The rising danger of cyber-paedophilia in Malaysia (Part 1)

THE ICT Use and Access by Households Survey Report 2021 released by the Department of Statistics (DOSM) has reported that Internet usage in Malaysia last year increased by up to 95.5% compared to 91.7% in 2020.

However, as internet access has become more widely available, this has made room for paedophiles to sexually abuse children through virtual means such as grooming and accessing child pornography.

As reported by the Royal Malaysian Police’s (PDRM) Sexual, Women and Children Crime Investigation Division (D11) Principal Assistant Director ACP Siti Kamsiah Hassan, data shared by Interpol, FBI, and National Centre for Missing and Exploited Children showed that from 2017, there were only 46 IP addresses identified.

By the year after, i.e., 2018, however, the number has spiked to 2,660 IP addresses and it kept increasing dramatically afterwards – escalating to 48,752 IP addresses in 2021.

In total, there were 93,368 IP addresses detected engaging in cyber-paedophilia activities from 2017 until the first quarter of 2022.

Nevertheless, it is not surprising that the number of IP addresses accessing child sexual contents online could continue to rise.

This by itself should incite us to think as to how we could do more to suppress cyber-paedophilia that represents a real and present and continuing danger to children not only outside but in Malaysia also.

The discovery of two notoriously well-known paedophiles – one based in the country and the other via cyberspace, namely Richard Huckle and Blake Johnston, respectively – finally led to the introduction of the Sexual Offences Against Children Act (SOCA) in 2017.

However, even after the Act was passed, it was discovered in 2018 that Malaysia had the largest concentration of IP addresses used to upload and download child pornographic content in Southeast Asia.

Why does the number of Malaysian IPs addresses continue to be high?

First, the current legislative provisions in Malaysia pertaining to online child sexual exploitation have some limitations.

The SOCA (2017) is a comprehensive legislation that seeks to safeguard children from both online and offline sexual abuse compared to the older Child Act (2001) that does not criminalise child pornography.

In spite of that, Ecpat International (a global network of civil society organisations that works to end the sexual exploitation of children) has scored Malaysia 0/100 in the Out of the Shadows indicator for internet protection for children.

This is because ISPs (Internet service providers) in Malaysia were not obligated to block, delete or report inappropriate information concerning child sexual abuse.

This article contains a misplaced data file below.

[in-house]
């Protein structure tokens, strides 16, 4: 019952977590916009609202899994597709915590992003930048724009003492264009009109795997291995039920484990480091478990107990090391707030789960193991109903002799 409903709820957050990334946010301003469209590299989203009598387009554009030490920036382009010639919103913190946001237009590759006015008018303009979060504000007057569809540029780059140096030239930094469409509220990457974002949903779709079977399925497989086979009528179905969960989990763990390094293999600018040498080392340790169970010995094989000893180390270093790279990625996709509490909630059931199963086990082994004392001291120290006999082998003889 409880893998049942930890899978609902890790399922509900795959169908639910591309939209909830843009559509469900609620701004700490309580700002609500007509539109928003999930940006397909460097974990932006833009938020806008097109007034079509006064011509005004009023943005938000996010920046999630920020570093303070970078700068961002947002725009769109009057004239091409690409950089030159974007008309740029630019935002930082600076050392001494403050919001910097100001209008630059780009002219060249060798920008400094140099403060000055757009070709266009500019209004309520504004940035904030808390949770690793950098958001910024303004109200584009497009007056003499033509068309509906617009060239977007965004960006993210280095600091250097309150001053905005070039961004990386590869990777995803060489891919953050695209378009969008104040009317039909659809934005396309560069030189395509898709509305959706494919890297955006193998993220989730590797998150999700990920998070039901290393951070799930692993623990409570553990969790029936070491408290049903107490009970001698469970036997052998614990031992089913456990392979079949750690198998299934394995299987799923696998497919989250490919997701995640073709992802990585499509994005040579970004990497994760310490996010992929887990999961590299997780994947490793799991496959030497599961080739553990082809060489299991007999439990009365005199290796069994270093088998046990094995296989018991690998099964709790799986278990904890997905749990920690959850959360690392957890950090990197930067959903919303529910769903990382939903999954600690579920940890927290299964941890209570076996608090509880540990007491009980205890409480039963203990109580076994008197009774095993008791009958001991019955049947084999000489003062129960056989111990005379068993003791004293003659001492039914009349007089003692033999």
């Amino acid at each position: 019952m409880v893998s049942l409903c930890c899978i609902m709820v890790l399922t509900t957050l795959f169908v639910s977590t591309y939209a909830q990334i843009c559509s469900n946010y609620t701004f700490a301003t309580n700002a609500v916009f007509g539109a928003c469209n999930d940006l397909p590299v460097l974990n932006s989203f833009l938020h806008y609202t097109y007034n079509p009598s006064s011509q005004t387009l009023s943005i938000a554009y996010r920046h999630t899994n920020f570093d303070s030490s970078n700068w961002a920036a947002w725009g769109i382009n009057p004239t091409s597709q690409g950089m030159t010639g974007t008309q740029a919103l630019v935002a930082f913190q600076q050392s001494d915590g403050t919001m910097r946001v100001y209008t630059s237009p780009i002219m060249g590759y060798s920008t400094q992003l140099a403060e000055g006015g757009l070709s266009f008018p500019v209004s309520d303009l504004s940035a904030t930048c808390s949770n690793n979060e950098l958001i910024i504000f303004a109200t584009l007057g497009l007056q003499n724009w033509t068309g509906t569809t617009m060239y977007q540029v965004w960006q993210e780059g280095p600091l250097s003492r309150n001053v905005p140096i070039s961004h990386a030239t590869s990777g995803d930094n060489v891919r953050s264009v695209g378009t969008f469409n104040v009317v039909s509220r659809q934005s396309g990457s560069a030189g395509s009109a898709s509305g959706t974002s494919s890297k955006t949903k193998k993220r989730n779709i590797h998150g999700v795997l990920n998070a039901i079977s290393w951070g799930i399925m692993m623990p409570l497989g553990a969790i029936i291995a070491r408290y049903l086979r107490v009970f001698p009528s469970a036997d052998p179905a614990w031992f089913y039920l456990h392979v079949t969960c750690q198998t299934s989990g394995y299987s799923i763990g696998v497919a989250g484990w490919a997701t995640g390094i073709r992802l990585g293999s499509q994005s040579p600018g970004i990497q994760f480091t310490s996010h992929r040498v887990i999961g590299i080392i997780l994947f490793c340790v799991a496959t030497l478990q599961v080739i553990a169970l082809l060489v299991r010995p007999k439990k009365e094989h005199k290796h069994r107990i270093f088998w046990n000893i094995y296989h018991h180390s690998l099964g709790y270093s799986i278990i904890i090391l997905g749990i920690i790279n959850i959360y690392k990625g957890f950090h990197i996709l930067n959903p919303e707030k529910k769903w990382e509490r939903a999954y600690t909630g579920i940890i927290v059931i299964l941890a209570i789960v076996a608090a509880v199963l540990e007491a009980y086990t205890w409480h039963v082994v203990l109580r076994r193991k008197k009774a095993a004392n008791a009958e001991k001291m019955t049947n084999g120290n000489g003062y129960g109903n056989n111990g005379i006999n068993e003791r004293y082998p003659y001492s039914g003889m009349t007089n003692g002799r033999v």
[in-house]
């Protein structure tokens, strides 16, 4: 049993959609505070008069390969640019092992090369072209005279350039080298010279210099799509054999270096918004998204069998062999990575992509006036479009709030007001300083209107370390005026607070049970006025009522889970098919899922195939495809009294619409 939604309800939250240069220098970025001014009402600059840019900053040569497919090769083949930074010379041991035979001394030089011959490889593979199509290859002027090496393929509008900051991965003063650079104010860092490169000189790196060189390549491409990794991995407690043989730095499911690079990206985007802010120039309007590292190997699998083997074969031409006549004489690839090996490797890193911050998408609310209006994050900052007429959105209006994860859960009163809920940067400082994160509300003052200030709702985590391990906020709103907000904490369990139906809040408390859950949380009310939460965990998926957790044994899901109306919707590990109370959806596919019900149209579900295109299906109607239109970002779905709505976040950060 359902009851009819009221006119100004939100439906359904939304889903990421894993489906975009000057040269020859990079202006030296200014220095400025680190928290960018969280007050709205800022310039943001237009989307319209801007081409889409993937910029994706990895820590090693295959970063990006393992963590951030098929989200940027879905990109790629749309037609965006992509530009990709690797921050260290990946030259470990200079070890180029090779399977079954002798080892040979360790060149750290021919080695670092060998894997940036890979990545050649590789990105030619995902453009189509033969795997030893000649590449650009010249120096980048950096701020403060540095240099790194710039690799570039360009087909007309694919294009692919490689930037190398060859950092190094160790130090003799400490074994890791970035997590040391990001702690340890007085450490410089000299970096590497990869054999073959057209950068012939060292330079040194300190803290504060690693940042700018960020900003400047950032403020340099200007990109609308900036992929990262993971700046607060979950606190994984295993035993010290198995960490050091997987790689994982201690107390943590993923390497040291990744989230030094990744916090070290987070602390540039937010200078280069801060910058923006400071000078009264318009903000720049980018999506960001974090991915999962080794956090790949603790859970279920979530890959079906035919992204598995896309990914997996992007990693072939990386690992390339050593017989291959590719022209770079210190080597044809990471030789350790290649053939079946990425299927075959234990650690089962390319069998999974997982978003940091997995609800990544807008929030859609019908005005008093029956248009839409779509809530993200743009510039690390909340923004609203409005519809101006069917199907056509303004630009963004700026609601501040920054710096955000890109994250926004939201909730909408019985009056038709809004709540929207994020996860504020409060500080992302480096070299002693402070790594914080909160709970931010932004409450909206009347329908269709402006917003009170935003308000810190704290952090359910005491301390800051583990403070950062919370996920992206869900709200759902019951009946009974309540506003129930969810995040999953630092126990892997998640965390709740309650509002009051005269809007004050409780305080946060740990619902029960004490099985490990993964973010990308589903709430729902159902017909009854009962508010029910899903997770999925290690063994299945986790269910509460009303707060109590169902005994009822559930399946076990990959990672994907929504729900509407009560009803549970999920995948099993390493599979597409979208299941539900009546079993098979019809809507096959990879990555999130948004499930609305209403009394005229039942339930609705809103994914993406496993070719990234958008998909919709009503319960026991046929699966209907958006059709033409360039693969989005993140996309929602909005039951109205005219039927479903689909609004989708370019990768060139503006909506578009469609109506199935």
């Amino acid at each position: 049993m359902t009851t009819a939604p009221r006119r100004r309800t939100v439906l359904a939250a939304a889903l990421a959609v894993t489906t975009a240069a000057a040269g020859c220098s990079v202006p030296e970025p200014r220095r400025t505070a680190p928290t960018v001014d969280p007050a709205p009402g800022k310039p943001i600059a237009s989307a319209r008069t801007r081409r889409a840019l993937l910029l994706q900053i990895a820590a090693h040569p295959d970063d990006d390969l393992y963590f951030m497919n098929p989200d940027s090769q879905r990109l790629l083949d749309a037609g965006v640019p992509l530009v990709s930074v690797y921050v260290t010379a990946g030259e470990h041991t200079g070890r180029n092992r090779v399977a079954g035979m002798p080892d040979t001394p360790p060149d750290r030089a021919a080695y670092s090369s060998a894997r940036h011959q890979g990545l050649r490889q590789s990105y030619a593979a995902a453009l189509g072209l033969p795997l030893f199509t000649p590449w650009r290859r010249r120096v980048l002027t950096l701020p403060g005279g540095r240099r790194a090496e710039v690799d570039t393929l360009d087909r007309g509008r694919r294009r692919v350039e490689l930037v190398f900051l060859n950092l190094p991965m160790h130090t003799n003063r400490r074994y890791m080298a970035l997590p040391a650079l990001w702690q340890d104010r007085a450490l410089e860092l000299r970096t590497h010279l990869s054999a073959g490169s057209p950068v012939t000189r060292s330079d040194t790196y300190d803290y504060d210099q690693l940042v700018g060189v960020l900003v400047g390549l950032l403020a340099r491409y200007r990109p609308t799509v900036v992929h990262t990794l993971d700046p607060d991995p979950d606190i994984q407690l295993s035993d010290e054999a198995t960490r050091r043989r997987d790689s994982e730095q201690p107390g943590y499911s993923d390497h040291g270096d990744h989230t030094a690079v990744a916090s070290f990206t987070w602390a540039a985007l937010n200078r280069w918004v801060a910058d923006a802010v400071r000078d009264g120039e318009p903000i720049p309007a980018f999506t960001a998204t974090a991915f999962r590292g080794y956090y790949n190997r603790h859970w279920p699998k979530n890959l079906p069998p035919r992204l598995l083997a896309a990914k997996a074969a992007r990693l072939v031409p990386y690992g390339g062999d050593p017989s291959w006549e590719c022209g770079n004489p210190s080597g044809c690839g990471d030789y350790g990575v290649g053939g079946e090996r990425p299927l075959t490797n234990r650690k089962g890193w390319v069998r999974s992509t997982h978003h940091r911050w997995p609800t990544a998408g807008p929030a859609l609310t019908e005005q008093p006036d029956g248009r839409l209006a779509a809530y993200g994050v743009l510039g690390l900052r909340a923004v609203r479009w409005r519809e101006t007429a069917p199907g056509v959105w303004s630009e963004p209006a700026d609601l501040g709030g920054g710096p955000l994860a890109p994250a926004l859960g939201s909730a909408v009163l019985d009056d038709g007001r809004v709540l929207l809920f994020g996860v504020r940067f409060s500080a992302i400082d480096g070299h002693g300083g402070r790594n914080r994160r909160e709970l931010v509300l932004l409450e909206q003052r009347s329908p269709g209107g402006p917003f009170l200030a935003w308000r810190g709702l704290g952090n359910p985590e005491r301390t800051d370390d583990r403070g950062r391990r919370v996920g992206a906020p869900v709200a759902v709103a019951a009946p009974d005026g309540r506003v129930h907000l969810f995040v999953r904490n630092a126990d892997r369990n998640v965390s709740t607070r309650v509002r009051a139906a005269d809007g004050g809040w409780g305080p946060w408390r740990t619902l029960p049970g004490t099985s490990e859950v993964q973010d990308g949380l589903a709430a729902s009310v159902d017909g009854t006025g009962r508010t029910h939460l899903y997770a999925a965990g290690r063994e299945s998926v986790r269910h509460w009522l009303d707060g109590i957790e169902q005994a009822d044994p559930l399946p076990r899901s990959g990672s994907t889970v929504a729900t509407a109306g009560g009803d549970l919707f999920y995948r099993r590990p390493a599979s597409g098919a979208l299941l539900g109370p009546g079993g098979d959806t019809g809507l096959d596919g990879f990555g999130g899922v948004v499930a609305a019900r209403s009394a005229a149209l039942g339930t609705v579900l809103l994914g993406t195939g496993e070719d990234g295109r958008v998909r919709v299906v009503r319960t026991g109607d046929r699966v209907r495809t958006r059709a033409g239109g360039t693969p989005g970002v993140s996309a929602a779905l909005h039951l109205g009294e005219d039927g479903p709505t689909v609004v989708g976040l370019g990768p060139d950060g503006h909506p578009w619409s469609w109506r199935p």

Moreover, directives by the Malaysian Communications and Multimedia Commission (MCMC) can only go so far, since the any blocking of access is limited to the Domain Name System (DNS) or IP address which can be easily circumvented.

Secondly, PDRM is under-staffed and not well-equipped to effectively combat and deter child pornography online.

ACP Siti Kamsiah Hassan stated that the reason why the number of arrests is very low is due to manpower shortage and not enough trained staff in digital forensic training, including to filter and track the IP addresses, despite having the technical apparatus to do so.

In reality, PDRM relies heavily on information and data shared by international counterparts and partners.

In early 2022, only 103 out of 14,385 IP addresses were tracked leading to the arrests of 50 individuals.

These IP addresses come under the purview and review of the PDRM’s Malaysian Internet Crime Against Children (MICAC) D11 investigation unit which at the moment only comprises of three investigating officers (IOs) who are all ranked inspector.

Additionally, despite having the technical apparatus, PDRM has said that the Data Protection Act (2010) has made it more difficult for them to have full access to the activities from the IP addresses.

For example, whilst PDRM can track the IP addresses, at present they are unable to determine whether any sharing or exchanges of images and videos have taken place.

According to PDRM, this is because private activities carried out within the (public) internet domain are protected under the 2010 Act which hampers the effectiveness of the ICACCOPS, i.e., the technical apparatus or software deployed to detect the IP addresses.

ICACCOPS stands for Internet Crime Against Children: Child Online Protective Services.

Thirdly, the social stigma built around the topic of sex has led to under-reporting.

The taboo and shame surrounding sexual abuse topics/issues contribute to the lack of awareness among some minors which in turn increases their susceptibility/vulnerability to sexual exploitation.

There is also the sub-culture whereby the perverted fascination with child and pre-pubescent sexuality is considered as a trivial and minor issue. – Aug 22, 2022


The story continues in Part 2 – Cyber-paedophilia in Malaysia: Ensuring pro-active role for ISPs.


Jason Loh and Nik Nurdiana Zulkifli are part of the research team of EMIR Research, an independent think tank focused on strategic policy recommendations based on rigorous research.

The views expressed are solely of the author and do not necessarily reflect those of Focus Malaysia.


Main pic credit: MIT Technology Review

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